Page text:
"I don’t know if I can come up with a strong enough word, but his request was asinine," Foxworth told the newspaper. "I think Brendon’s commendable. To step out into the fire and say something controversial, that’s not something that comes lightly."

On Friday, Ayanbadejo told The Baltimore Sun that team president Dick Cass let him know that the Ravens supported Ayanbadejo's ability to voice his opinion, and in a statement, Cass let everyone know that "We support Brendon's right to freedom of speech under the First Amendment" as an organization that doesn't discriminate.

What do you think about the dueling letters and Ayanbadejo's support of same-sex marriage that started it all? Let us know in the comments below.

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Filed under: Football • Politics • Pro football • Same-sex marriage • Sports
soundoff (768 Responses)
  1. Steelers Fan

    I'm glad we live in a country where he can express his views.

    I'm with Woodley, I'm not pro Ravens but I am pro-American and pro-First Ammendment

    September 8, 2012 at 10:41 pm | Report abuse |
  2. Terri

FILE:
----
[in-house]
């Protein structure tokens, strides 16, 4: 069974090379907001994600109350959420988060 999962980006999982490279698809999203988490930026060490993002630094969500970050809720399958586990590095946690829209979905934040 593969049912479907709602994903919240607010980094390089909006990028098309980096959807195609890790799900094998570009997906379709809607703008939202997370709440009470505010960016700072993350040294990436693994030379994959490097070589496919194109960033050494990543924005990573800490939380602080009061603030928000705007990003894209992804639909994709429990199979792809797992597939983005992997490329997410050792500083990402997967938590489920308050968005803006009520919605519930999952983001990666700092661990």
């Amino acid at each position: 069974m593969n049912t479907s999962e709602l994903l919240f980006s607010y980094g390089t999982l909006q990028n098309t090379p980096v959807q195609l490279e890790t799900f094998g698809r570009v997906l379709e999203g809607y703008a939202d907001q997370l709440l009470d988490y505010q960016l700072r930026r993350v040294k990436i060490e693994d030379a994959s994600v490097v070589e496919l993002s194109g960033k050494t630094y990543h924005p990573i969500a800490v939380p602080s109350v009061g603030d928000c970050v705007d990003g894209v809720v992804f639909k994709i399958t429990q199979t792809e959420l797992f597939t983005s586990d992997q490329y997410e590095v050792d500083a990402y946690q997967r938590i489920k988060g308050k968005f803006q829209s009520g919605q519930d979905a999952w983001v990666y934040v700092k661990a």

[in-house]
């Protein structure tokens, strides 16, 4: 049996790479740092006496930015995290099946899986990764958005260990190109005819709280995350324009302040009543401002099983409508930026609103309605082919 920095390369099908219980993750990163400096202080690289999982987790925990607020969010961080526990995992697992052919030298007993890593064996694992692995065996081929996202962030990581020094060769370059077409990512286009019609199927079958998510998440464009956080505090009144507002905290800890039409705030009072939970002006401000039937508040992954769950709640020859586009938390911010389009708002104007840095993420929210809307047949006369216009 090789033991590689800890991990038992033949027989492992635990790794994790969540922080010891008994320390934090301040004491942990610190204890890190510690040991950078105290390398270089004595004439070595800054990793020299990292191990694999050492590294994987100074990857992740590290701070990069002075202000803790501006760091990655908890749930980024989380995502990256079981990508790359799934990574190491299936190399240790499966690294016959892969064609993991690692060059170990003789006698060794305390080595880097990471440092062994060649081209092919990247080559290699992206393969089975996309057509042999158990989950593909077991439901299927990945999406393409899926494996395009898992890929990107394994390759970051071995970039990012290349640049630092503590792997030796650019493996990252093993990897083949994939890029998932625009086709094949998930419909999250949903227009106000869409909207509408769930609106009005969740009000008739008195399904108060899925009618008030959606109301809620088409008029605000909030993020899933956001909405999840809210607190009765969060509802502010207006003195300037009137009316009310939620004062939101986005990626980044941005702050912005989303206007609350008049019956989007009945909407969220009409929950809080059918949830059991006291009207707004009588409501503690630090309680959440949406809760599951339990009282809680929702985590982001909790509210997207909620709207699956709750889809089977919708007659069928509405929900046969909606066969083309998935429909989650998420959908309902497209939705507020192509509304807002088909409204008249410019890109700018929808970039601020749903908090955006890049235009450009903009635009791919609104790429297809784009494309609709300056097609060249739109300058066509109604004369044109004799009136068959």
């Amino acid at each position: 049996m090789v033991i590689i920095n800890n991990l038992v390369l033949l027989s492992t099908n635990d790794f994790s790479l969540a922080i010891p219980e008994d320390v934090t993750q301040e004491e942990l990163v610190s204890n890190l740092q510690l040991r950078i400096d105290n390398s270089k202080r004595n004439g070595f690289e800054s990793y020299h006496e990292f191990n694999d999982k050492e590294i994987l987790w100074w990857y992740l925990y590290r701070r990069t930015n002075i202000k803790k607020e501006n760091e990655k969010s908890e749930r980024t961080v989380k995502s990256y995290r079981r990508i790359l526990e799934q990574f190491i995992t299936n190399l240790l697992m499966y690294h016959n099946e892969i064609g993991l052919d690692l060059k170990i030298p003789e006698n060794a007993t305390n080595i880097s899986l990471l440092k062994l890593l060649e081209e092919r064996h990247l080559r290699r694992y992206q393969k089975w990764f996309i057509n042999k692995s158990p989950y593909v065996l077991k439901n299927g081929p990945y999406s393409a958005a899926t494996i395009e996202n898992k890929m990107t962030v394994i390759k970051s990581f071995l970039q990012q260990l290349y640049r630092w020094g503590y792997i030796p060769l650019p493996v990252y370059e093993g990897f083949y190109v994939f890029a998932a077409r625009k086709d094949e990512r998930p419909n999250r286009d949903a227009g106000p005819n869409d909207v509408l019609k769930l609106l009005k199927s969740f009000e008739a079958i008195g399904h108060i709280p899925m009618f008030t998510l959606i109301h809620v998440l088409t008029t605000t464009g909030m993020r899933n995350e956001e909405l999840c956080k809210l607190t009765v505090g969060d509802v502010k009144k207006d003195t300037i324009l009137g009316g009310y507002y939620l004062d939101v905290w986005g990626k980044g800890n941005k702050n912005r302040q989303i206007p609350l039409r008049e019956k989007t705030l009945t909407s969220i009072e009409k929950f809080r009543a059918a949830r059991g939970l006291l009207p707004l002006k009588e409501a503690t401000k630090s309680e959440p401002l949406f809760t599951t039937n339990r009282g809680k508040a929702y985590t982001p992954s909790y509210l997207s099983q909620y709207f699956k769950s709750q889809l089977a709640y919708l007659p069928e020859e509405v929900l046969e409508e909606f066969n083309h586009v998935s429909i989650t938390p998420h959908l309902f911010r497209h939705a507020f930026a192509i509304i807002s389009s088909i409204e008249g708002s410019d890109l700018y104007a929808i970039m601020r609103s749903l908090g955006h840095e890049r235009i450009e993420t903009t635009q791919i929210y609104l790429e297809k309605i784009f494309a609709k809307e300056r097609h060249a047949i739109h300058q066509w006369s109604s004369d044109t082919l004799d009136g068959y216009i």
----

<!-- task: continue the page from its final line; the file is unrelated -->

"I know of no other NFL player who has done what Mr. Ayanbadejo is doing."
    Well there is at least one player willing to stand up for a minority in our society. Maybe his speaking up will encourage others as well. This "minister" really has no business trying to silence the player. And this issue shouldn't be an issue, equal rights should be a given in a free society.

    September 8, 2012 at 10:42 pm | Report abuse |
    • Nah

      terri: "equal rights should be given in a free society."

      Which merely assumes what you're trying to prove. Namely, that equal rights are at stake.

      But gays and straights are treated equally, aren't they? A gay man has a right to marry a woman, and a straight man has a right to marry a woman.